A Promising New Way to Diagnose Teen Depression

Research out of Northwestern University suggests a blood test could provide an objective diagnosis of early-onset depression.

Groundbreaking results from a new study suggest that a blood test may be able to diagnose depression. Photograph courtesy of Thirteen of Clubs.

Depression has always been a difficult disease to diagnose, since psychiatrists have to rely on patients’ own reports of symptoms and their own observations. Now, groundbreaking research out of Northwestern University suggests that a routine blood test may be able to provide an objective diagnosis in teenagers.

“This is the first significant step for us to understand which treatment will be most effective for an individual patient,” lead researcher Eva Redei said in a statement.

For the study, researchers interviewed a total of 28 teenagers ages 15 to 19 years old. Fourteen of the teenagers had early-onset major depression and had not yet been treated, while the other 14 were non-depressed.

Both parents and adolescents were interviewed separately about the participant’s lifetime psychiatric symptoms and medical history. Then each youth filled out a questionnaire about exposure to maltreatment.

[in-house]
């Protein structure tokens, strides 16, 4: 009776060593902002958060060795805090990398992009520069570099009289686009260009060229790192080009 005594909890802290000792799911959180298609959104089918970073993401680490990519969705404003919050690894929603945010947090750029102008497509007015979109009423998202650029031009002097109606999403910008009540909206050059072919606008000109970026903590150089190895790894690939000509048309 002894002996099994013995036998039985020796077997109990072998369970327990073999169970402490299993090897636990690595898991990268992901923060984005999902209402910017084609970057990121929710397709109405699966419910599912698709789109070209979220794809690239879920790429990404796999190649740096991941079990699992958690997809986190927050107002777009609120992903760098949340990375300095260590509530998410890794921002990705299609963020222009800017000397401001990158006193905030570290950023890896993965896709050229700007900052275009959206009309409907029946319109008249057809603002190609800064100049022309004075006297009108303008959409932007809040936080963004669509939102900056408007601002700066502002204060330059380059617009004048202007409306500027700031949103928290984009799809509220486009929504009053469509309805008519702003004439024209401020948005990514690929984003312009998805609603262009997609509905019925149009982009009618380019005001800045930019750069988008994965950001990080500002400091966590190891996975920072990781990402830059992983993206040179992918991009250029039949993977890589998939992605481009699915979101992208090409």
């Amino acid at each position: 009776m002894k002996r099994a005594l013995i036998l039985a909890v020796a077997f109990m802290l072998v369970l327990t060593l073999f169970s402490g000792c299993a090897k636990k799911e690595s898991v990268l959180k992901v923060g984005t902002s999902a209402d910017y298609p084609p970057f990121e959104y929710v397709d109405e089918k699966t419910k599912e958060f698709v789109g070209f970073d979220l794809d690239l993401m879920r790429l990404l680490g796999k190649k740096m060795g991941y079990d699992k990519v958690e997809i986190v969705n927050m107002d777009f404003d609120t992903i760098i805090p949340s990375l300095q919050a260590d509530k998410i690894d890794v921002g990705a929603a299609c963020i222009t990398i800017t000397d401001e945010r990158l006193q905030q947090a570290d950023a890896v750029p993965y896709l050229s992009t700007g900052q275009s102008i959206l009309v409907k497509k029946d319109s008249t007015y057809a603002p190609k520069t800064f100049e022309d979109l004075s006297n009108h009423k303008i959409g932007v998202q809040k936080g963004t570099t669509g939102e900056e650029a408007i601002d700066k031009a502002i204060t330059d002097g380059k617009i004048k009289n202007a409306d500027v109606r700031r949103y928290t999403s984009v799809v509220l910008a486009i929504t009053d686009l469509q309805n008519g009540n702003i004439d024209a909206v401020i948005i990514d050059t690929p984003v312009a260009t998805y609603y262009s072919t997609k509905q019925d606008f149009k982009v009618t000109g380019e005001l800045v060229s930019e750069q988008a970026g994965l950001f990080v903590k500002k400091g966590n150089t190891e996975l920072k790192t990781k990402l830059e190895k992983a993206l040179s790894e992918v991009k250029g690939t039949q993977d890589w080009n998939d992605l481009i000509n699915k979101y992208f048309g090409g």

Afterward, blood samples were taken from each participant. Redei looked for 26 genetic blood markers she had identified in a previous study using rats, which exhibited similar behavioral and physiological abnormalities as patients suffering from depression and anxiety.

In the samples, Redei identified 11 genetic blood markers that differentiated between depressed and non-depressed teens. Furthermore, 18 biomarkers distinguished between patients who had major depression and patients who were depressed and suffered from an anxiety disorder.

“These 11 genes are probably the tip of the iceberg, because depression is a complex illness,” Redei said. “But [. . .] it clearly indicates we can diagnose from blood and create a blood diagnosis test for depression.”

The results, though preliminary, are quite promising when it comes to treating teens who suffer from early-onset depression. Researchers noted that rates increase to 17 to 25 percent from 1 percent by late adolescence and young adulthood, and early-onset depression carries a poorer prognosis than adult depression. Even more disconcerting is that depressed teenagers are more likely to turn to drug abuse, illness, and suicide.

“Right now, depression is treated with a blunt instrument,” said Redei. “We need to do better for these kids.”

To read the full study, click here.